A Shell Forge at a National Projectile Factory, Hackney Marshes, London, 1918, Airy, Anna, 1918, From the collection of: Imperial War Museums
This painting depicts workers at a National Projectile factory. Hot shells just out of the forge are being laid on the ground to cool. The colors used here are very believeable for being inside an industrial factory where the contrast is already more towards the dark end. The darker contrasting colors of the room give it that industrial mood, yet there is the remarkable hot orange color of the newly forged shell casings. During the first world war, every man woman and child was called upon to support the war efforts. Labor laws during this time were vastly different than today and the artist may have painted this piece to show how we often see the effects of war on the battlefield, but rarely see how it affects the homefront as well.
The letter, He Kongde, 1956, From the collection of: Huaren Contemporary Art Museum
This painting shows four soldiers sitting near a vantage point or window. Three of them appear to be relaxed while one keeps an eye out for trouble. One of them men reads a letter and his expression appears to be content with its writings. If this is a cave like encampment, the colors are believable with how they blend together. Those who've spent time covered in mud and dirt know how it coats everything with muddy browns and reds of the Earth. The texture here gives the impression they're coated in mud or dirt, the strokes and shapes of the colors imitate how the mud coats a persons body.
American Soldier in Iraq, Kim, Seong Ryong, 2003, From the collection of: Korean Art Museum Association
This piece of art depicts the mind of someone who feels like they're part soldier, part machine, a weapon who's lost sense of being human. It may seem deranged, but war isn't something you just walk away with your sanity intact. Look that shape that makes up the leg on the right side. It's shapes and lines defer than that of other organic parts of the body, along with its silver color which implies it's part machine or a prosthetic. The organic shapes of the face and legs assist with texture of a skinned animal, showing all its muscles and ligaments. Look at the emphasis on this creature, but also notice how it stands in darkness. Could this mean the artist feels alone and this creature is a representation of his thoughts?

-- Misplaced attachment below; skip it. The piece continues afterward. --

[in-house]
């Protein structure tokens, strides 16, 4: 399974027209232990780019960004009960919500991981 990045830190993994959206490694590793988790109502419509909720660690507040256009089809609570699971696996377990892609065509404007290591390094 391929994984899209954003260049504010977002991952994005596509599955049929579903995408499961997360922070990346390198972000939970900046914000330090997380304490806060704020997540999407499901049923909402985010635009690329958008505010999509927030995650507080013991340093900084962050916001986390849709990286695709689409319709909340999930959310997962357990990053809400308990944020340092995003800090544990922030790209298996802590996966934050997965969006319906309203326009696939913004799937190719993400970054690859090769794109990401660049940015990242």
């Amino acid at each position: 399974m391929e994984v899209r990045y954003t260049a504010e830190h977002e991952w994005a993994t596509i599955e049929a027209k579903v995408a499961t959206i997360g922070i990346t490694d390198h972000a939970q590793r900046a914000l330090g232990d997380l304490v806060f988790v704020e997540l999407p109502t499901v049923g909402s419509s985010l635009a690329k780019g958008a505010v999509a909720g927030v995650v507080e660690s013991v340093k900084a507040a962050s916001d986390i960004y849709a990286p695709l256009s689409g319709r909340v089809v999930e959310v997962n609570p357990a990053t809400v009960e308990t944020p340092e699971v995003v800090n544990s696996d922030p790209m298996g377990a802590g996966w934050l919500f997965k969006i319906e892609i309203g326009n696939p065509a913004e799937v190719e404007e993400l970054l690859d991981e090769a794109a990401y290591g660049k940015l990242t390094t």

A Wounded Soldier and His Comrade, Théophile Alexandre Steinlen, 1916, From the collection of: National Gallery of Art, Washington DC
This interesting piece of sketched art is everything that its title presents. A wounded soldier and his comrade. Displayed is a wounded man with a white bandage wrapped around his head while his comrade-in-arms sits next to him possibly listening to a conversation. The lack of color saturation in this photo brings emphasis to the wounded mans white bandage. Through this we first see the wounded man and then his comrade. This entire sketch is lines that are partially sporadic, except where they create the right shapes which outline the subjects shoulders, head, and faces.
Dead German Soldier, Jean-Louis Forain, c. 1914/1919, From the collection of: National Gallery of Art, Washington DC
This interesting painting of a dead German soldier lying on the ground while two other soldiers talk uses several techniques. First the lack of color for half the painting. The two men are just sketches, yet the dead German has color and far more detail. This brings emphasis on the dead man, who has bled out possibly because of the bayonet laying in front of him. The second thing is the use of shapes between the left and right half of the painting. The left side has more detail because of the shapes used to paint the colors of his body, his head, even the hint of blood on the ground beneath him.
Credits: All media
This user gallery has been created by an independent third party and may not always represent the views of the institutions, listed below, who have supplied the content.